Wait, is your theory that e.g. Hillary Clinton is pushing “sexist pig, “glass ceiling” and “black lives matter” rhetoric – disregarding it’s truth value for a moment – and various elements of The System are rather incompetently supporting her – because they’re in the pay of Our Secret Masters?

        (Trump presumably is one of our secret masters in this scenario, and so uses the same tactics.)

        Interesting.

        • Anonymous says:

          I… think her theory’s actually that that exact rhetoric is what’s going to stop tribalization and unite America against Big Money, which is why Big Money’s fighting Hillary so hard.

          I know every iota of that sounds crazy. But judging by her comments on Clinton etc…

        • Jill says:

          No.

          I am misunderstood here about 80% of the time. At least I am learning how Red Tribers perceive things. Calling out racism where it it exists, especially where it results in police killing unarmed people, is not splintering people. It’s just facing reality.

          • Rowan says:

            Of course, appending “This isn’t splintering people, it’s just facing reality” to a dubious claim that splinters people is about as far-gone as “splintering people” gets, so exactly how sure are you of all these claims?

          • Jill says:

            And spending large amounts of time combing through tons of studies in order to try to find supposedly genetic differences in intelligence in people according to race or gender– this is not just facing reality as it presents itself to you. It is probably either splintering people and dividing them into groups to conquer them– or else being eager to get split off into groups, since you are convinced that your group will be the superior group.

          • Jill says:

            So Rowan are you saying that when you see a lot of different videos of police killing unarmed black people, that we should just ignore it and accept it as just? Should we ignore all injustices and murderers, in order to avoid splintering people? Or only those committed against minority group members?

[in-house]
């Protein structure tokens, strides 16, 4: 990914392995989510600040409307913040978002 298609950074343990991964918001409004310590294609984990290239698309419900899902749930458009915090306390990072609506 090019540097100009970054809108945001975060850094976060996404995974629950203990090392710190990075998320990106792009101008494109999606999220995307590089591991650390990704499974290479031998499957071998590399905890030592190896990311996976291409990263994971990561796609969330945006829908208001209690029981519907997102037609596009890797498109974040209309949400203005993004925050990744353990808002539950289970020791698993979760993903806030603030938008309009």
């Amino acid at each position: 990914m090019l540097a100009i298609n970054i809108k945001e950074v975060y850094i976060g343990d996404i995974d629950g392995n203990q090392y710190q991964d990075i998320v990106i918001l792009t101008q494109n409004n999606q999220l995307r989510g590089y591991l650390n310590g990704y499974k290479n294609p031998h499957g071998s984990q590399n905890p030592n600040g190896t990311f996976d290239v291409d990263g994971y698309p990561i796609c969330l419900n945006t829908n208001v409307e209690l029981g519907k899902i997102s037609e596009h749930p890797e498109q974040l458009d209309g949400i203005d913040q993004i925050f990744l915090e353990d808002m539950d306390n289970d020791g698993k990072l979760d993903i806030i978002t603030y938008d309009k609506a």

• Rowan says:

            Um okay? I agree that some HBD-er who claims that believing blacks are genetically inferior is “just facing reality” is also bad and wrong, but what does this have to do with me, or if it was about the red tribe generally, what does a claim made by the sort of people who call typical republicans “cuckservatives” have to do with a tribe typified by voting republican?

          • Rowan says:

            I think when I call something a “dubious claim”, you can do better than to just assume we both agree the weight of evidence supports said claim and ask why I want to ignore it.

            The number of videos that end up in the news that feature a black person being murdered by police is not correlated with how racist the police are, it’s correlated with how loud the controversy about whether the police are racist has become. That’s the closest thing to evidence supporting police racism that you’ve presented there, and it’s utterly useless.

            Now, my own investigation of the subject hasn’t been very thorough, I’m mostly informed by our host’s analysis of the subject, and the fact that I’ve never heard anyone on the “cops are racist” side of the debate offer anything better than the rate at which police kill different races unadjusted for the crime rates by each race. This is actually confusing, since they should have learned after literally the first time they talked to anyone who disagrees with them, but somehow it’s all I’ve heard from the blue tribe. That’s if they bother with “evidence” instead of shouting “racist!”